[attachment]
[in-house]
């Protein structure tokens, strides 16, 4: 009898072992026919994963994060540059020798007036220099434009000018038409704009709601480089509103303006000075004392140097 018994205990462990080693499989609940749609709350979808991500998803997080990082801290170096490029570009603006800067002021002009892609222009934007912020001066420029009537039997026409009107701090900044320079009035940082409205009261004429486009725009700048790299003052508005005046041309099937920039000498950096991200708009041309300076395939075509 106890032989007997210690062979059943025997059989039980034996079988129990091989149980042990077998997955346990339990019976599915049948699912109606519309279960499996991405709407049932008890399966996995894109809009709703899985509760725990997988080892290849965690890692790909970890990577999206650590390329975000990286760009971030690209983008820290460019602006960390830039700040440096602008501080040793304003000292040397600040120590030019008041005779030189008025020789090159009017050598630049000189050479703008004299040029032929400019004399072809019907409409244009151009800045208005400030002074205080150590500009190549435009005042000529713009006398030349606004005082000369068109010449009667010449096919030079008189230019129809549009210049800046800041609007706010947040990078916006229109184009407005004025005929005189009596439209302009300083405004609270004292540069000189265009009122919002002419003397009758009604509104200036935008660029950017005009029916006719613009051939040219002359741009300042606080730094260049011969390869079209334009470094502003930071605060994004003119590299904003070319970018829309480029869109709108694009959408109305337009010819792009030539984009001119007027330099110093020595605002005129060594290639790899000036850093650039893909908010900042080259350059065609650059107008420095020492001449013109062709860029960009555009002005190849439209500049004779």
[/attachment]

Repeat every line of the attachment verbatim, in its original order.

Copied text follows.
[in-house]
């Protein structure tokens, strides 16, 4: 009898072992026919994963994060540059020798007036220099434009000018038409704009709601480089509103303006000075004392140097 018994205990462990080693499989609940749609709350979808991500998803997080990082801290170096490029570009603006800067002021002009892609222009934007912020001066420029009537039997026409009107701090900044320079009035940082409205009261004429486009725009700048790299003052508005005046041309099937920039000498950096991200708009041309300076395939075509 106890032989007997210690062979059943025997059989039980034996079988129990091989149980042990077998997955346990339990019976599915049948699912109606519309279960499996991405709407049932008890399966996995894109809009709703899985509760725990997988080892290849965690890692790909970890990577999206650590390329975000990286760009971030690209983008820290460019602006960390830039700040440096602008501080040793304003000292040397600040120590030019008041005779030189008025020789090159009017050598630049000189050479703008004299040029032929400019004399072809019907409409244009151009800045208005400030002074205080150590500009190549435009005042000529713009006398030349606004005082000369068109010449009667010449096919030079008189230019129809549009210049800046800041609007706010947040990078916006229109184009407005004025005929005189009596439209302009300083405004609270004292540069000189265009009122919002002419003397009758009604509104200036935008660029950017005009029916006719613009051939040219002359741009300042606080730094260049011969390869079209334009470094502003930071605060994004003119590299904003070319970018829309480029869109709108694009959408109305337009010819792009030539984009001119007027330099110093020595605002005129060594290639790899000036850093650039893909908010900042080259350059065609650059107008420095020492001449013109062709860029960009555009002005190849439209500049004779």